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..:: CONTENTS ::..
   Volume VI, Issue II

..:: POETRY ::..


..:: PROSE ::..

..:: ETC ::..
   Contributor's Notes

..:: ARCHIVES ::..
   Volume I, Issue I
   Volume I, Issue II
   Volume II, Issue I
   Volume II, Issue II
   Volume III, Issue I
   Volume III, Issue II
   Volume IV, Issue I
   Volume IV, Issue II
   Volume V, Issue I
   Volume V, Issue II
   Volume VI, Issue I

 
Prose


Straight
Len Kuntz

     

          I killed my first thing the day my girl gave me the ditch. It was a bird, a robin, same as my ex girl's name. I got my Dad's rifle, full of buckshot, and blasted the bird until it was feathers and a bloody sock in the grass. After that, I met Lorenzo who was burnt out dealing. We started slow and easy hustling kids and homeless people (you'd be surprised how much loot those codgers carry.) From there it was convenience stores. Who knows how far we might have gotten if that guy wasn't working as a teller. I saw her kiss him goodbye. Robin placed her palm on his cheek just like she used to do with me, working her thumb as if it was nervous on a trigger. I would have puked but I had better options, like the gun in my pocket.
          He looked pale and stupid, sort of like a possum, and he had a road of acne running down the right side of his face all scar rashy.
          He got the "What" of the "What can I help you with?" out, but that was all. He took bullets across his body and through that ugly face, a shower of metals and smoke. Sadly, the only real relief I felt was a millisecond of adrenalin when Teller Boy flew a few inches off the air, arms backstroking hard. It's strange, yet you kill a person and it goes one of two ways-either it scares you straight, or it gets under your skin and floods your system, like an oil slick living it up in the ocean, the dirty fouling the clean.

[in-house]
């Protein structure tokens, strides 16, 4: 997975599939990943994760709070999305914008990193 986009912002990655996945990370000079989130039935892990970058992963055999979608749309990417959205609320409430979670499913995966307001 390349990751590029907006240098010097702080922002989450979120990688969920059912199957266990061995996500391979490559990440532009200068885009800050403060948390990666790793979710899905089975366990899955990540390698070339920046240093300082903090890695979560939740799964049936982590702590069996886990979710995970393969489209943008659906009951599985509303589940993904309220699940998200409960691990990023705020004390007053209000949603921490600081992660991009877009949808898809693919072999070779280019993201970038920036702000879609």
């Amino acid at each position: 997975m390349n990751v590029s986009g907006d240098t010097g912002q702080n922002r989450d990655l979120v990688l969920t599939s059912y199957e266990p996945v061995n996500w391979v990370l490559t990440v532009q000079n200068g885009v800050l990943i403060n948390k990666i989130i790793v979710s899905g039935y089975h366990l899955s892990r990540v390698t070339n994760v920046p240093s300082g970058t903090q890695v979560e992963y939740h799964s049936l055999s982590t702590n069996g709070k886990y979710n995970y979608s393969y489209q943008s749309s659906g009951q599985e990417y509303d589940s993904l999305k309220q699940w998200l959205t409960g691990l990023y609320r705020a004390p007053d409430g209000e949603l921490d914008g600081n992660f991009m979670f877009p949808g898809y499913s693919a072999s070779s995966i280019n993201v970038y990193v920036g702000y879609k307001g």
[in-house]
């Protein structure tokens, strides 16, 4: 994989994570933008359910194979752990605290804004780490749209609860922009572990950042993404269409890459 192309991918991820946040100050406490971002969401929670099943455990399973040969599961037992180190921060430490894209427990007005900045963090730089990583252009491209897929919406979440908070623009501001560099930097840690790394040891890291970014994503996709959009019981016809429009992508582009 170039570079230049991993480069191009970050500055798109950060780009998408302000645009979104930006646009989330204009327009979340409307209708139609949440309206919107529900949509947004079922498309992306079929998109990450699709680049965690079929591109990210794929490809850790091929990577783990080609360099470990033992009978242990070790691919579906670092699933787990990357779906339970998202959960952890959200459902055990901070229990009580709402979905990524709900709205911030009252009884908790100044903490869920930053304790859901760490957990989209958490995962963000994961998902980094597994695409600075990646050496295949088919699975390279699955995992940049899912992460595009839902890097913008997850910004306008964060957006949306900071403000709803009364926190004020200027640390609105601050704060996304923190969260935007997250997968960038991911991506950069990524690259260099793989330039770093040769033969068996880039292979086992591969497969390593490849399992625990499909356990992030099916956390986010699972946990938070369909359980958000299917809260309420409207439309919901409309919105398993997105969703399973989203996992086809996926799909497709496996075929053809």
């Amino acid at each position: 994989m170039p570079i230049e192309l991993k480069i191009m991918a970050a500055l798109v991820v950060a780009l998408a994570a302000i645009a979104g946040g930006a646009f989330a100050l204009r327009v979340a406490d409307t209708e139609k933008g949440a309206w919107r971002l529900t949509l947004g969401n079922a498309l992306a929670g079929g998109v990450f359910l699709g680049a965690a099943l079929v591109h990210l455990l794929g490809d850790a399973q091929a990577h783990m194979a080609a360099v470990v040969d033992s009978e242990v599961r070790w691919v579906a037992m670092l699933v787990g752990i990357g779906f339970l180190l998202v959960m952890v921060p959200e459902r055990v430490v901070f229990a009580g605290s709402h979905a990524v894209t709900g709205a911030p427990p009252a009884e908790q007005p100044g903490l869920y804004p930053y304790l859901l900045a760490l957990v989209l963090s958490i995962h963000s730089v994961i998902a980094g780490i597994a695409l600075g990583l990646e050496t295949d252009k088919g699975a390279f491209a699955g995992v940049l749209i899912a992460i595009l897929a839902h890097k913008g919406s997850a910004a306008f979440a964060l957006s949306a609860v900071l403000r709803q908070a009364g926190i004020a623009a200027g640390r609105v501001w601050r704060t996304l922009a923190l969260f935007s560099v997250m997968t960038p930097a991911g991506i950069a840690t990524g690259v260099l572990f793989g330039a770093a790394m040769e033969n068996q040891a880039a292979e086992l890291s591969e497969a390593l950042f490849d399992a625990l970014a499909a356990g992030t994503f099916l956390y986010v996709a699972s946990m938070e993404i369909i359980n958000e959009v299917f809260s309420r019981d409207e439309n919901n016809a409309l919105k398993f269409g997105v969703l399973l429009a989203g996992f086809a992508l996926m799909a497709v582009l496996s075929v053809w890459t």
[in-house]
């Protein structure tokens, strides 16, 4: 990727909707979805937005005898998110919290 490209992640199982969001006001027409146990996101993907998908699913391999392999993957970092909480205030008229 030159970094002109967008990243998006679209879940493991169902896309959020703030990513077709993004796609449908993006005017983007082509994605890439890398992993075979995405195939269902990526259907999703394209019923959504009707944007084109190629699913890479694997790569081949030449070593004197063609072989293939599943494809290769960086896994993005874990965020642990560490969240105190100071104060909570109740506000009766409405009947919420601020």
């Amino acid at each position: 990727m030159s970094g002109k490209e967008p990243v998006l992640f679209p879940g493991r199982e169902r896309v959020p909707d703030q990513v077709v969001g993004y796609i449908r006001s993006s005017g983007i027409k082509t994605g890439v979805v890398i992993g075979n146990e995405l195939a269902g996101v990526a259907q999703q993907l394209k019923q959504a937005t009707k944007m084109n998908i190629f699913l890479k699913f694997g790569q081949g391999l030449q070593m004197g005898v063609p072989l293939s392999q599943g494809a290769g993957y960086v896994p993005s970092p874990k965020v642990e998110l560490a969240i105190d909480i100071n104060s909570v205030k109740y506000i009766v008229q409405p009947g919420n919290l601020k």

So, me? I wasn't scared. Not straight, not anywhere.
          If someone moved, I fired. I shot at people breathing in gasps. I fired at the clock and counter and the floor, ripping up vinyl tiles in the shape of Doritos. I even put a few new buttons in Lorenzo's flannel shirt, and damn if he didn't look less surprised than Teller Boy.
          When the cops came, I kept thinking, "Dog Day Afternoon," which was this movie I'd seen starring Al Pacino. Not "Scarface" or "The Godfathers" but this odd other one. Dad and I had watched it once with him bitching every three minutes about, "Who would rob a bank to pay for his boyfriend's sex change operation? I mean, come on, even normal, straight guys wouldn't do that."
          Now that I was remembering him, I sort of wanted to blast Dad to a billion bloody bits. He was always mouthing off about things he didn't know. And he treated Mom like a dog. Worse than a dog.
          So, yeah, that's what I wanted to do, what I was going do, as soon as I killed me some cops. Then I'd see about Robin, and maybe try to apologize.

 

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